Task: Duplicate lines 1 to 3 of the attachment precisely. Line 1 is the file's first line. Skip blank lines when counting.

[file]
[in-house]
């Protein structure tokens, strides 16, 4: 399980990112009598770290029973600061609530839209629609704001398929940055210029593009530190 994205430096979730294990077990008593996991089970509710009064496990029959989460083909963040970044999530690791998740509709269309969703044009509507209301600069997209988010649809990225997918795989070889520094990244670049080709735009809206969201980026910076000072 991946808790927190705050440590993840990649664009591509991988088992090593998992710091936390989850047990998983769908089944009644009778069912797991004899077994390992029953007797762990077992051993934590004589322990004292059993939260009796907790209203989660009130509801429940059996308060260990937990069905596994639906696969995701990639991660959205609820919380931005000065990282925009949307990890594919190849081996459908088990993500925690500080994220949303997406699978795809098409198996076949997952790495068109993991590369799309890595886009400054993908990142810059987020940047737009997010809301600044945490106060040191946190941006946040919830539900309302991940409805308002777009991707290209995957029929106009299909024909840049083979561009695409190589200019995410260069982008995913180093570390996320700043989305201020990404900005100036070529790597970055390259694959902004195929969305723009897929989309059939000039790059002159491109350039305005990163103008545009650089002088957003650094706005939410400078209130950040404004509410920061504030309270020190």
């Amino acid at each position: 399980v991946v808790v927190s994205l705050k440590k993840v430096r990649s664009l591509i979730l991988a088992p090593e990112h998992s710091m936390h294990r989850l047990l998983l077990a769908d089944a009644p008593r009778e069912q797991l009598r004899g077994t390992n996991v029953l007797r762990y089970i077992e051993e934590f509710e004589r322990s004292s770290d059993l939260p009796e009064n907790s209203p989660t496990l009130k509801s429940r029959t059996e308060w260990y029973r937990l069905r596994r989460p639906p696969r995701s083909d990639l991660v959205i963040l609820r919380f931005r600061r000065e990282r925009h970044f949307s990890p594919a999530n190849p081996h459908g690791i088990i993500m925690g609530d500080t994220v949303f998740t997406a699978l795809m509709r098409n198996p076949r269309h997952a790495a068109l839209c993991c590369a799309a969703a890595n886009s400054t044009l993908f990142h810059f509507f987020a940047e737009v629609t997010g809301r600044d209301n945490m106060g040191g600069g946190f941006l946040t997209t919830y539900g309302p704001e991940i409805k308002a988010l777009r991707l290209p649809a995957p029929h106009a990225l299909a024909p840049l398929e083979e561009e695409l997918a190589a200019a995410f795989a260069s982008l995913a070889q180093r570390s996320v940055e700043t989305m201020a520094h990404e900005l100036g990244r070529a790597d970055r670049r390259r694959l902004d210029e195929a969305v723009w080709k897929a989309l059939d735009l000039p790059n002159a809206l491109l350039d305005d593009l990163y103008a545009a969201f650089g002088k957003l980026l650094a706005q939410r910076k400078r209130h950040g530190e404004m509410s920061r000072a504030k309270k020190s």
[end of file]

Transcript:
[in-house]
């Protein structure tokens, strides 16, 4: 399980990112009598770290029973600061609530839209629609704001398929940055210029593009530190 994205430096979730294990077990008593996991089970509710009064496990029959989460083909963040970044999530690791998740509709269309969703044009509507209301600069997209988010649809990225997918795989070889520094990244670049080709735009809206969201980026910076000072 991946808790927190705050440590993840990649664009591509991988088992090593998992710091936390989850047990998983769908089944009644009778069912797991004899077994390992029953007797762990077992051993934590004589322990004292059993939260009796907790209203989660009130509801429940059996308060260990937990069905596994639906696969995701990639991660959205609820919380931005000065990282925009949307990890594919190849081996459908088990993500925690500080994220949303997406699978795809098409198996076949997952790495068109993991590369799309890595886009400054993908990142810059987020940047737009997010809301600044945490106060040191946190941006946040919830539900309302991940409805308002777009991707290209995957029929106009299909024909840049083979561009695409190589200019995410260069982008995913180093570390996320700043989305201020990404900005100036070529790597970055390259694959902004195929969305723009897929989309059939000039790059002159491109350039305005990163103008545009650089002088957003650094706005939410400078209130950040404004509410920061504030309270020190």
């Amino acid at each position: 399980v991946v808790v927190s994205l705050k440590k993840v430096r990649s664009l591509i979730l991988a088992p090593e990112h998992s710091m936390h294990r989850l047990l998983l077990a769908d089944a009644p008593r009778e069912q797991l009598r004899g077994t390992n996991v029953l007797r762990y089970i077992e051993e934590f509710e004589r322990s004292s770290d059993l939260p009796e009064n907790s209203p989660t496990l009130k509801s429940r029959t059996e308060w260990y029973r937990l069905r596994r989460p639906p696969r995701s083909d990639l991660v959205i963040l609820r919380f931005r600061r000065e990282r925009h970044f949307s990890p594919a999530n190849p081996h459908g690791i088990i993500m925690g609530d500080t994220v949303f998740t997406a699978l795809m509709r098409n198996p076949r269309h997952a790495a068109l839209c993991c590369a799309a969703a890595n886009s400054t044009l993908f990142h810059f509507f987020a940047e737009v629609t997010g809301r600044d209301n945490m106060g040191g600069g946190f941006l946040t997209t919830y539900g309302p704001e991940i409805k308002a988010l777009r991707l290209p649809a995957p029929h106009a990225l299909a024909p840049l398929e083979e561009e695409l997918a190589a200019a995410f795989a260069s982008l995913a070889q180093r570390s996320v940055e700043t989305m201020a520094h990404e900005l100036g990244r070529a790597d970055r670049r390259r694959l902004d210029e195929a969305v723009w080709k897929a989309l059939d735009l000039p790059n002159a809206l491109l350039d305005d593009l990163y103008a545009a969201f650089g002088k957003l980026l650094a706005q939410r910076k400078r209130h950040g530190e404004m509410s920061r000072a504030k309270k020190s």